Muslims and Dalits as victims The Bombay High Court had occasion to remark, on July 31, 2014, that the victims of custodial deaths in Maharashtra appeared to be only those from the minority community (read Muslims) and Dalits. Justices V.M. Kanade and P.D. Kode said this after appointing Yug Chaudhry as amicus curiae . He said, “I have done my research and it shows that the cases are mostly of Muslims and Dalits. The court asked why such cases happen in Maharashtra. The case before it was not reported as a custodial death but a natural death. Therefore the actual number of custodial death cases may be unknown” ( The Times of India , August 1, 2014).

The Nationalist Congress Party (NCP) leader Sharad Pawar expressed anguish in Pune on August 10, 2013, about two high-profile cases, the Ishrat Jahan case in Gujarat and the Malegaon bomb blasts. He asserted that she had been falsely implicated and the police story about the blasts was simply not true. “An innocent girl [Ishrat Jahan] studying in a college became a terrorist? Today, all those officers who were involved (in that encounter) had to go to jail. The court has monitored the case because of which the truth came out. But what of the family? The whole family might suffer if such injustice happens to their child and seeing this, if some person from other family gets angry, then you can’t hold that person guilty.”

He said that it was his suspicion that led to the arrest of Abhinav Bharat activists in the Malegaon blast case. “Three or four years ago in a speech, I had publicly told R.R. Patil [Maharashtra’s Home Minister] that I couldn’t believe that on a Friday, Muslims would place a bomb in a Masjid. I told him that the police’s line of investigation was wrong. Mr Patil then sent Hemant Karkare to meet me and I told him about my suspicions.” For three years, nine innocent Muslims were jailed in this case. Several families were destroyed in these two incidents. “How will they see this country as their own country? If due to such treatment he commits one mistake, then should we tag the whole community as anti-national?” ( Asian Age , August 11, 2013).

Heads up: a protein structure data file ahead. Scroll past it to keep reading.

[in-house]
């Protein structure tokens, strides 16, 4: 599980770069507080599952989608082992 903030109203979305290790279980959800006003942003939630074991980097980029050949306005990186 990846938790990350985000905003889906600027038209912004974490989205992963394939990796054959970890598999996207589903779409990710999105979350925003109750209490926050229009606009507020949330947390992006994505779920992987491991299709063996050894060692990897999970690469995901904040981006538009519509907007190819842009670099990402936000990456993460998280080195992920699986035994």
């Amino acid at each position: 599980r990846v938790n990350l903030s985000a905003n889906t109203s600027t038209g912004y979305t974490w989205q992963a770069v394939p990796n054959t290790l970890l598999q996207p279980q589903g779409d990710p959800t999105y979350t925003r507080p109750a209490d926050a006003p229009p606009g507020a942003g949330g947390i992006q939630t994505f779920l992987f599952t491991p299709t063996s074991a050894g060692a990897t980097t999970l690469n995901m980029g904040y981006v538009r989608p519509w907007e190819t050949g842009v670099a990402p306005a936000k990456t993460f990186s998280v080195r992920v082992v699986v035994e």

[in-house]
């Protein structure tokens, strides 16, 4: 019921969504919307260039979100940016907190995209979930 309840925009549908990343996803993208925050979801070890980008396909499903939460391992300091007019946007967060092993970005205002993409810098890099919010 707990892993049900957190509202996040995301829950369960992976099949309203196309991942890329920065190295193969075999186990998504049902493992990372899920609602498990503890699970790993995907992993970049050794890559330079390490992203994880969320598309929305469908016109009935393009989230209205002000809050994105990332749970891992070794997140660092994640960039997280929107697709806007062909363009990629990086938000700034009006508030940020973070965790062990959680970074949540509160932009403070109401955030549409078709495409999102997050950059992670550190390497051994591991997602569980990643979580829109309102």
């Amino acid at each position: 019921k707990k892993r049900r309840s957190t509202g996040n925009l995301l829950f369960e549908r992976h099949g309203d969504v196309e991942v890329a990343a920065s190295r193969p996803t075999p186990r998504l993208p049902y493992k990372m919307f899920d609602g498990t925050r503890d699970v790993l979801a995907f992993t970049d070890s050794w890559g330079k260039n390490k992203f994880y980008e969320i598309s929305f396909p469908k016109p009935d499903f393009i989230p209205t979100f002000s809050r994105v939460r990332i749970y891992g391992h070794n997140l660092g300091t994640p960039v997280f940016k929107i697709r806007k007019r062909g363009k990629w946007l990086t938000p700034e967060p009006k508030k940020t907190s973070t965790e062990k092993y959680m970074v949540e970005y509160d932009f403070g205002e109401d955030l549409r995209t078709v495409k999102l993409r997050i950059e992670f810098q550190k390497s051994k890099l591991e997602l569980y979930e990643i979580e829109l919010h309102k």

In a series of three documented reports, Muzamil Jaleel exposed the patently ridiculous evidence on which Students’ Islamic Movement of India (SIMI) members were targeted ( The Indian Express , September 25, 26 and 28, 2012). The “evidence” could be just anything—a children’s magazine, Urdu poetry, a newspaper, just anything could land the person targeted by the police in jail. Iftikhar Gilani was put in prison and tortured for being in possession of literature in the public domain.

A police force which itself marginalises Muslims in its composition fosters prejudice institutionally. The Sachar Committee Report submitted in 2006 pointed to the poor representation of Muslims in the police force. The situation did not improve. It got worse, as Zeeshar Sheikh reported ( Indian Express, August 6, 2013). Of the 3.26 lakh policemen added to the police force across all the States in the five years between 2007 and 2012, only 7,132, or 2.18 per cent, were Muslims.